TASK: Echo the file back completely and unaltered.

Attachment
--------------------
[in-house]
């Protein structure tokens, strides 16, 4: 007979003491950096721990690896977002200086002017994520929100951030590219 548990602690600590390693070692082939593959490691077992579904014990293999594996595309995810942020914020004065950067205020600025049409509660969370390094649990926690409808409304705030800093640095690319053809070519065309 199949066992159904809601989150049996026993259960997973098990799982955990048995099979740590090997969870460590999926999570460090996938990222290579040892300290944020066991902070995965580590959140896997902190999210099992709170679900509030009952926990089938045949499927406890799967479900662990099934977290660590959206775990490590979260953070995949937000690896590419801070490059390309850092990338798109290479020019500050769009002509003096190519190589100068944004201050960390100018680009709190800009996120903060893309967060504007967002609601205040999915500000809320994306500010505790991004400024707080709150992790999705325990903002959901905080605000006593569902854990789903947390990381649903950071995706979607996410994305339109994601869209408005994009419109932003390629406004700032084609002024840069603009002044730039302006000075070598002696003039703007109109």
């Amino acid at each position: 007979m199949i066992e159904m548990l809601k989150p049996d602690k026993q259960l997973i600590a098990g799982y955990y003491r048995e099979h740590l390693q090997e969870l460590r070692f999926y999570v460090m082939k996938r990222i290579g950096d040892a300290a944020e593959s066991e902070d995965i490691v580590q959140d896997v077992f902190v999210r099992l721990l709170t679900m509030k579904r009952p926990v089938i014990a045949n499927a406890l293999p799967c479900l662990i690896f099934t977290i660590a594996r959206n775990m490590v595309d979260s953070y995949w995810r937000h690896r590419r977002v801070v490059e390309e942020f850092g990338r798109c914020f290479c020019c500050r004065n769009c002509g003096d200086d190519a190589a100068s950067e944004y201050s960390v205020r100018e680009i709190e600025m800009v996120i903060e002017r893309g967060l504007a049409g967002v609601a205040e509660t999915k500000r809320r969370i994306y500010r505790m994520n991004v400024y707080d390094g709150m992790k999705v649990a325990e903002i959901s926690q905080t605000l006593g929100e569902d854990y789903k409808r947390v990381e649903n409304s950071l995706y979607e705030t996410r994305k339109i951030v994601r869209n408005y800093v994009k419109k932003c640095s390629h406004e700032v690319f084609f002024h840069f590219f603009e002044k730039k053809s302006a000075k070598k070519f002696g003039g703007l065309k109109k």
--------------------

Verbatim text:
[in-house]
């Protein structure tokens, strides 16, 4: 007979003491950096721990690896977002200086002017994520929100951030590219 548990602690600590390693070692082939593959490691077992579904014990293999594996595309995810942020914020004065950067205020600025049409509660969370390094649990926690409808409304705030800093640095690319053809070519065309 199949066992159904809601989150049996026993259960997973098990799982955990048995099979740590090997969870460590999926999570460090996938990222290579040892300290944020066991902070995965580590959140896997902190999210099992709170679900509030009952926990089938045949499927406890799967479900662990099934977290660590959206775990490590979260953070995949937000690896590419801070490059390309850092990338798109290479020019500050769009002509003096190519190589100068944004201050960390100018680009709190800009996120903060893309967060504007967002609601205040999915500000809320994306500010505790991004400024707080709150992790999705325990903002959901905080605000006593569902854990789903947390990381649903950071995706979607996410994305339109994601869209408005994009419109932003390629406004700032084609002024840069603009002044730039302006000075070598002696003039703007109109």
């Amino acid at each position: 007979m199949i066992e159904m548990l809601k989150p049996d602690k026993q259960l997973i600590a098990g799982y955990y003491r048995e099979h740590l390693q090997e969870l460590r070692f999926y999570v460090m082939k996938r990222i290579g950096d040892a300290a944020e593959s066991e902070d995965i490691v580590q959140d896997v077992f902190v999210r099992l721990l709170t679900m509030k579904r009952p926990v089938i014990a045949n499927a406890l293999p799967c479900l662990i690896f099934t977290i660590a594996r959206n775990m490590v595309d979260s953070y995949w995810r937000h690896r590419r977002v801070v490059e390309e942020f850092g990338r798109c914020f290479c020019c500050r004065n769009c002509g003096d200086d190519a190589a100068s950067e944004y201050s960390v205020r100018e680009i709190e600025m800009v996120i903060e002017r893309g967060l504007a049409g967002v609601a205040e509660t999915k500000r809320r969370i994306y500010r505790m994520n991004v400024y707080d390094g709150m992790k999705v649990a325990e903002i959901s926690q905080t605000l006593g929100e569902d854990y789903k409808r947390v990381e649903n409304s950071l995706y979607e705030t996410r994305k339109i951030v994601r869209n408005y800093v994009k419109k932003c640095s390629h406004e700032v690319f084609f002024h840069f590219f603009e002044k730039k053809s302006a000075k070598k070519f002696g003039g703007l065309k109109k």